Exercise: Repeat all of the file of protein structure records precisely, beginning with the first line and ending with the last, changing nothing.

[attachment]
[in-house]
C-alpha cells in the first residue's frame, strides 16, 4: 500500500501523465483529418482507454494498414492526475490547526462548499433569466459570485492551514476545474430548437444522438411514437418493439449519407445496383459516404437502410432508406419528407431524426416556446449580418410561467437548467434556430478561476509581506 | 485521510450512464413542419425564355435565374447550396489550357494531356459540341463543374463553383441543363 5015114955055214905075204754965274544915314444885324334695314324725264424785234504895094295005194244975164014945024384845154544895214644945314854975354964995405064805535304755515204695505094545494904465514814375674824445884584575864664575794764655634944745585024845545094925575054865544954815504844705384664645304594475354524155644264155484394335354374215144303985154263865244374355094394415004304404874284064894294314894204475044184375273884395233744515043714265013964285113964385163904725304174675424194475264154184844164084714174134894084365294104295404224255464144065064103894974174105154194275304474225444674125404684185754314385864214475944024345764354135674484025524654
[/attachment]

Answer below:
[in-house]
C-alpha cells in the first residue's frame, strides 16, 4: 500500500501523465483529418482507454494498414492526475490547526462548499433569466459570485492551514476545474430548437444522438411514437418493439449519407445496383459516404437502410432508406419528407431524426416556446449580418410561467437548467434556430478561476509581506 | 485521510450512464413542419425564355435565374447550396489550357494531356459540341463543374463553383441543363 5015114955055214905075204754965274544915314444885324334695314324725264424785234504895094295005194244975164014945024384845154544895214644945314854975354964995405064805535304755515204695505094545494904465514814375674824445884584575864664575794764655634944745585024845545094925575054865544954815504844705384664645304594475354524155644264155484394335354374215144303985154263865244374355094394415004304404874284064894294314894204475044184375273884395233744515043714265013964285113964385163904725304174675424194475264154184844164084714174134894084365294104295404224255464144065064103894974174105154194275304474225444674125404684185754314385864214475944024345764354135674484025524654